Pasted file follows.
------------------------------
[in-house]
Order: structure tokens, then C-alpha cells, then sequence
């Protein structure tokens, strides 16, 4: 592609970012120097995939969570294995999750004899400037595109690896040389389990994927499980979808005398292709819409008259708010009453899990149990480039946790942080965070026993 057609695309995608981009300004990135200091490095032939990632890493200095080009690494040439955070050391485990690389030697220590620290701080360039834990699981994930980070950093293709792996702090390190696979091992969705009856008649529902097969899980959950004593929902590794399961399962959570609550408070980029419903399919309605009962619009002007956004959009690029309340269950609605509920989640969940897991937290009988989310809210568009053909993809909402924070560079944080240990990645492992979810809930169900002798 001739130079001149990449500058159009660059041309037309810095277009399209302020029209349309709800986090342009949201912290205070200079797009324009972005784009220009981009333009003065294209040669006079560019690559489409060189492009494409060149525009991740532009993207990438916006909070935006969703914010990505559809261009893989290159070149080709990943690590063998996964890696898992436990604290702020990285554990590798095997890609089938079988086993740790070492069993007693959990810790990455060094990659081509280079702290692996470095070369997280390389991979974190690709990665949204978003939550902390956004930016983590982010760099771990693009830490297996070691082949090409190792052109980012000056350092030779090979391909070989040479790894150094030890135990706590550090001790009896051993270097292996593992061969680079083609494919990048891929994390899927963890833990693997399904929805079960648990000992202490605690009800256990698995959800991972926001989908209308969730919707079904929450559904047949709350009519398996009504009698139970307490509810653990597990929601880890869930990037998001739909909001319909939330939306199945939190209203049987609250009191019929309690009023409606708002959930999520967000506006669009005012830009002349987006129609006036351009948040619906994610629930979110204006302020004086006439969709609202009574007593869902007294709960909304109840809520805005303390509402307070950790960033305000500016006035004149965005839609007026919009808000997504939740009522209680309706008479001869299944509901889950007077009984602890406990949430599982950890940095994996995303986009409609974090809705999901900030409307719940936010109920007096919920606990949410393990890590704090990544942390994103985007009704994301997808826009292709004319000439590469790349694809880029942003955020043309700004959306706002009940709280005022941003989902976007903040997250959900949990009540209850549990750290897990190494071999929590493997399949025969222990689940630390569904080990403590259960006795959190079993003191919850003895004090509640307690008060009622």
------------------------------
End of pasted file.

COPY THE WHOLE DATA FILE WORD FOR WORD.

[in-house]
Order: structure tokens, then C-alpha cells, then sequence
């Protein structure tokens, strides 16, 4: 592609970012120097995939969570294995999750004899400037595109690896040389389990994927499980979808005398292709819409008259708010009453899990149990480039946790942080965070026993 057609695309995608981009300004990135200091490095032939990632890493200095080009690494040439955070050391485990690389030697220590620290701080360039834990699981994930980070950093293709792996702090390190696979091992969705009856008649529902097969899980959950004593929902590794399961399962959570609550408070980029419903399919309605009962619009002007956004959009690029309340269950609605509920989640969940897991937290009988989310809210568009053909993809909402924070560079944080240990990645492992979810809930169900002798 001739130079001149990449500058159009660059041309037309810095277009399209302020029209349309709800986090342009949201912290205070200079797009324009972005784009220009981009333009003065294209040669006079560019690559489409060189492009494409060149525009991740532009993207990438916006909070935006969703914010990505559809261009893989290159070149080709990943690590063998996964890696898992436990604290702020990285554990590798095997890609089938079988086993740790070492069993007693959990810790990455060094990659081509280079702290692996470095070369997280390389991979974190690709990665949204978003939550902390956004930016983590982010760099771990693009830490297996070691082949090409190792052109980012000056350092030779090979391909070989040479790894150094030890135990706590550090001790009896051993270097292996593992061969680079083609494919990048891929994390899927963890833990693997399904929805079960648990000992202490605690009800256990698995959800991972926001989908209308969730919707079904929450559904047949709350009519398996009504009698139970307490509810653990597990929601880890869930990037998001739909909001319909939330939306199945939190209203049987609250009191019929309690009023409606708002959930999520967000506006669009005012830009002349987006129609006036351009948040619906994610629930979110204006302020004086006439969709609202009574007593869902007294709960909304109840809520805005303390509402307070950790960033305000500016006035004149965005839609007026919009808000997504939740009522209680309706008479001869299944509901889950007077009984602890406990949430599982950890940095994996995303986009409609974090809705999901900030409307719940936010109920007096919920606990949410393990890590704090990544942390994103985007009704994301997808826009292709004319000439590469790349694809880029942003955020043309700004959306706002009940709280005022941003989902976007903040997250959900949990009540209850549990750290897990190494071999929590493997399949025969222990689940630390569904080990403590259960006795959190079993003191919850003895004090509640307690008060009622």